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April 11, 2008

 

DiNapoli, Thompson: State and City Pension Funds File Amended Complaint Against Countrywide

Filing Says Defendants Manipulated Definitions of “Subprime”
and “Prime” to Mislead Investors

New York State Comptroller Thomas P. DiNapoli, New York City Comptroller William C. Thompson, Jr. and the New York City Pension Funds today announced that they have filed a consolidated amended complaint on behalf of plaintiffs in the class action lawsuit against Countrywide Financial Corp. and other defendants.

Following an in-depth investigation by plaintiffs’ counsel, the amended complaint includes expanded allegations that, among other things, Countrywide covertly distorted industry definitions of prime and subprime borrowers and mortgages to mislead uninformed investors about the nature of the company’s mortgage business. The suit also contends that top Countrywide executives wrongfully engaged in insider trading, selling shares while simultaneously encouraging other investors to hold and buy shares of the company.

“Countrywide kept investors in the dark and improperly expanded the credit categories of borrowers in a manner that increased risk without disclosing this practice to investors,” DiNapoli said. “Countrywide’s greed and malfeasance exacted a cost on investors, and on our broader national economy and these defendants must be held accountable for their misdeeds. We are acting on behalf of the more than one million members, retirees and beneficiaries of the pension fund, who deserve fair compensation for their losses.”

“Countrywide executives were intent on engaging in risky and fraudulent behavior in an effort to strengthen their foothold in the residential mortgage market,” Thompson said. “As a result of their actions, Countrywide investors – such as the New York City and State pension systems – were significantly and continuously affected. Clearly, Countrywide’s statements to investors diverged wildly from its actual lending practice. It was reckless behavior that has severely impacted the lives of so many investors across this country.”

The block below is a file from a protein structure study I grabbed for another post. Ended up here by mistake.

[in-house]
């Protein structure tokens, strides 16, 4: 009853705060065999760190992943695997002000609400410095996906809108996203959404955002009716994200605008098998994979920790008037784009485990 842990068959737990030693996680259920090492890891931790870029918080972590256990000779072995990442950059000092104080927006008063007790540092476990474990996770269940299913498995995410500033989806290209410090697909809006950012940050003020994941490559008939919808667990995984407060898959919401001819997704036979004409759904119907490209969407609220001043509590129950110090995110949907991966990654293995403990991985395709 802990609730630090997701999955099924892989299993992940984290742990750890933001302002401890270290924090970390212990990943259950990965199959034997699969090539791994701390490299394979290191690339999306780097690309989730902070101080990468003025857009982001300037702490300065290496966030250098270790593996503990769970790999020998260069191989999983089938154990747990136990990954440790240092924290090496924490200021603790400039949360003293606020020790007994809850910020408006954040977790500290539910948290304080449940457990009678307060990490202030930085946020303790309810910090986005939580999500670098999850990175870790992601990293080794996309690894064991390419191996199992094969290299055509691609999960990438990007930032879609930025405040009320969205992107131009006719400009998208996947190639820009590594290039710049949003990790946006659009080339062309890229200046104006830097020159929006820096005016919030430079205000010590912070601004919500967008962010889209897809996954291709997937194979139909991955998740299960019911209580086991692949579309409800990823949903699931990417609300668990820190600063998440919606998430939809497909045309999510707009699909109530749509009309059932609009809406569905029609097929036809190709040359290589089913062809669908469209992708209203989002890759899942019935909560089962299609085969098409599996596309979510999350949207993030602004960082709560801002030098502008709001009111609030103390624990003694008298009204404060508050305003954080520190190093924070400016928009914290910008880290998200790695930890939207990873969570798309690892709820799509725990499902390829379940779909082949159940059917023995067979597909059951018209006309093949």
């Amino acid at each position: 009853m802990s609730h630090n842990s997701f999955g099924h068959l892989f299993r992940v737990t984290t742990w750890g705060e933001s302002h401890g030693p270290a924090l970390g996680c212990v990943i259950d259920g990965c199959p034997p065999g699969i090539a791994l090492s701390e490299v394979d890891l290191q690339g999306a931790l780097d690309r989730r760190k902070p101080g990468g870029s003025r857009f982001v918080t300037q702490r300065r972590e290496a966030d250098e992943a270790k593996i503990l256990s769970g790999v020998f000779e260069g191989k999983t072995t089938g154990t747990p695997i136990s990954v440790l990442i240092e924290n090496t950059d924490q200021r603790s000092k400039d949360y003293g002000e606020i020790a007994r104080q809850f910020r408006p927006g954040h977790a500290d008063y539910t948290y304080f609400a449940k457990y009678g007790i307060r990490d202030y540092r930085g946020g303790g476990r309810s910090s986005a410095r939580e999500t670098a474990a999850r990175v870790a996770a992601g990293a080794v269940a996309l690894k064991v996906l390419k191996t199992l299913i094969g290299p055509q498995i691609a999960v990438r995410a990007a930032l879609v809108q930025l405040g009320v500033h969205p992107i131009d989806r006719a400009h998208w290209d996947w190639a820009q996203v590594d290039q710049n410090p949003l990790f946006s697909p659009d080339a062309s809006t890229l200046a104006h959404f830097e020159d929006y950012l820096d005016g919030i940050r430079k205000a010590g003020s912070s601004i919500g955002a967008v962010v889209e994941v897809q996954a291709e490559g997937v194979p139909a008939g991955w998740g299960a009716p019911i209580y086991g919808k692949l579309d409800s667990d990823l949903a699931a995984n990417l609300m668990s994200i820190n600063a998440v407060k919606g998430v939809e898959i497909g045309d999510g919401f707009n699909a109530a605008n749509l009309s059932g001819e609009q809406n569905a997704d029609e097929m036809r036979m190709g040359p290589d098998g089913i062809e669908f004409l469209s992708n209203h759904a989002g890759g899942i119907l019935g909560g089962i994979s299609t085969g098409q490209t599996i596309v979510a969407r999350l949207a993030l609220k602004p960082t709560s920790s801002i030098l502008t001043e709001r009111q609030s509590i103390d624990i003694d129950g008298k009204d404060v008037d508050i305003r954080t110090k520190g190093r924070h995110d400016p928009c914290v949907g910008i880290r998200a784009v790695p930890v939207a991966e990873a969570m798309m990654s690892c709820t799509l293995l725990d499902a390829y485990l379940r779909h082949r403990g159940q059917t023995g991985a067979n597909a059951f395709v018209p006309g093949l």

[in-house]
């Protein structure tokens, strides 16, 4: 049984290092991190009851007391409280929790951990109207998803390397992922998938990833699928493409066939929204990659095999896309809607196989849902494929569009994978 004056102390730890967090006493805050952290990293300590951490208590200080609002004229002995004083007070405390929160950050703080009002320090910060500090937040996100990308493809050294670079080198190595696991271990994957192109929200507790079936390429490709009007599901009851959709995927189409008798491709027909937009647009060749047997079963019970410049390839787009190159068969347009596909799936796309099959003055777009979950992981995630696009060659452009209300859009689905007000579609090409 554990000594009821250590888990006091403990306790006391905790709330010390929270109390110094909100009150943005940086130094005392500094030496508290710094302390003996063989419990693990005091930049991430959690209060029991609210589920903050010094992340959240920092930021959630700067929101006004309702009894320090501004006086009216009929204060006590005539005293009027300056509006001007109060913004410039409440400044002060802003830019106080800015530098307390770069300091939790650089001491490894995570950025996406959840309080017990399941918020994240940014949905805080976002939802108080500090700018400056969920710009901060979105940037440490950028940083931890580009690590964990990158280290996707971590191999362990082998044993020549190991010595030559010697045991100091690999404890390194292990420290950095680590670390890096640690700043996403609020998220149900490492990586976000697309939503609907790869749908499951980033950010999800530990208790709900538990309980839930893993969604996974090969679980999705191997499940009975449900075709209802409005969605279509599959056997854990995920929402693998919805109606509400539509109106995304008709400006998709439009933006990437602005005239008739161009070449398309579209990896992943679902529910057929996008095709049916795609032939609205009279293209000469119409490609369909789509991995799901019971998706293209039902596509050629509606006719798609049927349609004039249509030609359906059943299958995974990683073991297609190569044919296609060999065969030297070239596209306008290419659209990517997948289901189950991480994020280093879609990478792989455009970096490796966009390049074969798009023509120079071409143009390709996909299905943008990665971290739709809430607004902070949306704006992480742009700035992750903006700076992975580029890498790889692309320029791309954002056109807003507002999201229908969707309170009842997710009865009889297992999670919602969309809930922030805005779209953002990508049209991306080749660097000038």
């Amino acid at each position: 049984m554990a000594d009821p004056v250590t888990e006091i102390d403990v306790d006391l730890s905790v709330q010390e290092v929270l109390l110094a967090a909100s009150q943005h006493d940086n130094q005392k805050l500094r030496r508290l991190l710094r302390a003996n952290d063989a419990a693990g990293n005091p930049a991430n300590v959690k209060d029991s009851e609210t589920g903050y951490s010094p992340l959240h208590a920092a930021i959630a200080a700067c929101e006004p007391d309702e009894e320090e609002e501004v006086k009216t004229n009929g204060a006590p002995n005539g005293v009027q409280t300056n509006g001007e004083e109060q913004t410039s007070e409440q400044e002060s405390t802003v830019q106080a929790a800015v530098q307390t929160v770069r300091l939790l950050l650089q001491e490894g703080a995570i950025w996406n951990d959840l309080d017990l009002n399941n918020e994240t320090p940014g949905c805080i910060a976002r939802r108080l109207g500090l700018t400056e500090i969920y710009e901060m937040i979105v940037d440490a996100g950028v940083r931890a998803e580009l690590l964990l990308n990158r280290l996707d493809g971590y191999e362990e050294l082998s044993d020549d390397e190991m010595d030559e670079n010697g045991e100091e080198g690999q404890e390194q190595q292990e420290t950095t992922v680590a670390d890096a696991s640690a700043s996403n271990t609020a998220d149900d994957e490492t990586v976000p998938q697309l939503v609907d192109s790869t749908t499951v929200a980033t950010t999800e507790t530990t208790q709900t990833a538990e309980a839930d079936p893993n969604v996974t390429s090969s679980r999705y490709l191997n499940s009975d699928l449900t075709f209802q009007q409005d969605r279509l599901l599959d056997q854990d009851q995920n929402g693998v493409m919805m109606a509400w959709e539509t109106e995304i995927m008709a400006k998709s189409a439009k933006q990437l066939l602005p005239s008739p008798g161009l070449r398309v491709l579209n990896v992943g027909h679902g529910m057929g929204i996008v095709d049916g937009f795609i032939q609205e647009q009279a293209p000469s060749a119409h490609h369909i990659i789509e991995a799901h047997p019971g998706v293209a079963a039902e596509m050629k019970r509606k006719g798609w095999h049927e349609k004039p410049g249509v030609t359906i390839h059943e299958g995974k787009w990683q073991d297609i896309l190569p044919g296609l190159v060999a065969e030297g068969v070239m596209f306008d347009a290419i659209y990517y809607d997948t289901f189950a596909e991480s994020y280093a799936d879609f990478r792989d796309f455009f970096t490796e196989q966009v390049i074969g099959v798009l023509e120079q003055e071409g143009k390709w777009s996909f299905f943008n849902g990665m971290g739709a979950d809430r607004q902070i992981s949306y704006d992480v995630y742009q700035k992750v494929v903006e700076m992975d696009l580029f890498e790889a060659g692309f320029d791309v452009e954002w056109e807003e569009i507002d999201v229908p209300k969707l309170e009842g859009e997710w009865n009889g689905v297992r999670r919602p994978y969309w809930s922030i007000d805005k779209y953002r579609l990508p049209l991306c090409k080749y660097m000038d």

Countrywide Financial Corp., based in Calabasas, California, is one of the nation’s largest home mortgage lenders. The class action alleges that Countrywide’s material misstatements and omissions regarding its lending practices, and other aspects of its business and finances, artificially inflated the price of the company’s securities. When the truth was revealed, stock and bond prices plummeted and investors lost money. The class action also alleges that Countrywide issued stock and bonds based on SEC filings that contained false information.

DiNapoli and Thompson believe that the New York State Common Retirement Fund and the New York City Pension Funds lost millions of dollars as a result of misleading statements and factual misrepresentations by Countrywide. On November 28, 2007, United States District Judge Mariana R. Pfaelzer of the United States District Court for the Central District of California named DiNapoli and the New York City Pension Funds as co-lead plaintiffs in the class action suit.

Labaton Sucharow LLP, a firm with extensive experience in large securities fraud cases, is lead counsel.

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